Louisiana state agencies have spent more than 100 million U.S. dollars to deal with Hurricane Isaac and the costs are expected to rise, Xinhua reported according to local news website said Thursday.
The costs, estimated at 116 million U.S. dollars, include money used to mobilize the National Guard, set up shelters, provide food and water to hurricane-affected residents as well as pay state employees for storm response, according to the website NOLA.com.
The Federal Emergency Management Agency (FEMA) was expected to cover at least 75 percent of the costs, and the state has to cover the remaining 29 million dollars in costs, said the report. Louisiana Governor Bobby Jindal is reportedly asking the federal government to cover a larger portion of the costs.
Hurricane Isaac struck the Gulf Coast last week, dumping heavy rain across southern Louisiana, Mississippi and Alabama and pushing in storm surge that led to widespread flooding. Isaac was the first hurricane to strike the United States this year, hitting New Orleans seven years after Hurricane Katrina devastated the city, causing an estimated 1,800 deaths. The full scope of the damage Isaac left behind in Louisiana is not yet clear. Emergency officials said earlier this week that at least 13,000 homes were damaged.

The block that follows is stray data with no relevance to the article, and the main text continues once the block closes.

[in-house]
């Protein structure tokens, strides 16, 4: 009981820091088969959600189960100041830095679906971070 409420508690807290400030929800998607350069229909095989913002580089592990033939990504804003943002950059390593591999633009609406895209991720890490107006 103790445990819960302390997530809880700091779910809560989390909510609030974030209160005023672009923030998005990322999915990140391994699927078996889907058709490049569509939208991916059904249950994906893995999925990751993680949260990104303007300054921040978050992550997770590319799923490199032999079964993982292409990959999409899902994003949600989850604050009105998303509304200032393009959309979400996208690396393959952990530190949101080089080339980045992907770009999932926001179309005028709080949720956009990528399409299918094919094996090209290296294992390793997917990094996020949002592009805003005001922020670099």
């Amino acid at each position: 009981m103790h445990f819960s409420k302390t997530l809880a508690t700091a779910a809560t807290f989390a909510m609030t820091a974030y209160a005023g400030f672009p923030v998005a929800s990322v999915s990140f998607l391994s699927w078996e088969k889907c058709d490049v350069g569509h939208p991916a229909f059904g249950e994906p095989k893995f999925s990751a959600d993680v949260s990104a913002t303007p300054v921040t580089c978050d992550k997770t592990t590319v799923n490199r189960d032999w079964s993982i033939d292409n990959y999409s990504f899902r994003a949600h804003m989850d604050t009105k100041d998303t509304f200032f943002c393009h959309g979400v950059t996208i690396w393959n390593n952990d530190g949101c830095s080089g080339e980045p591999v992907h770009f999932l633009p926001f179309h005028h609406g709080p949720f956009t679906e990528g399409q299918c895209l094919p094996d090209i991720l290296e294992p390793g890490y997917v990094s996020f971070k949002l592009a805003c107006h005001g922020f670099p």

About 95,000 people are seeking individual aid from FEMA, for grants to help repair homes, according to the governor's office. The hurricane also caused pollution problems.
The Coast Guard said authorities were handling more than 90 pollution cases, including six active, minor oil leaks from storage tanks and well heads damaged during the hurricane.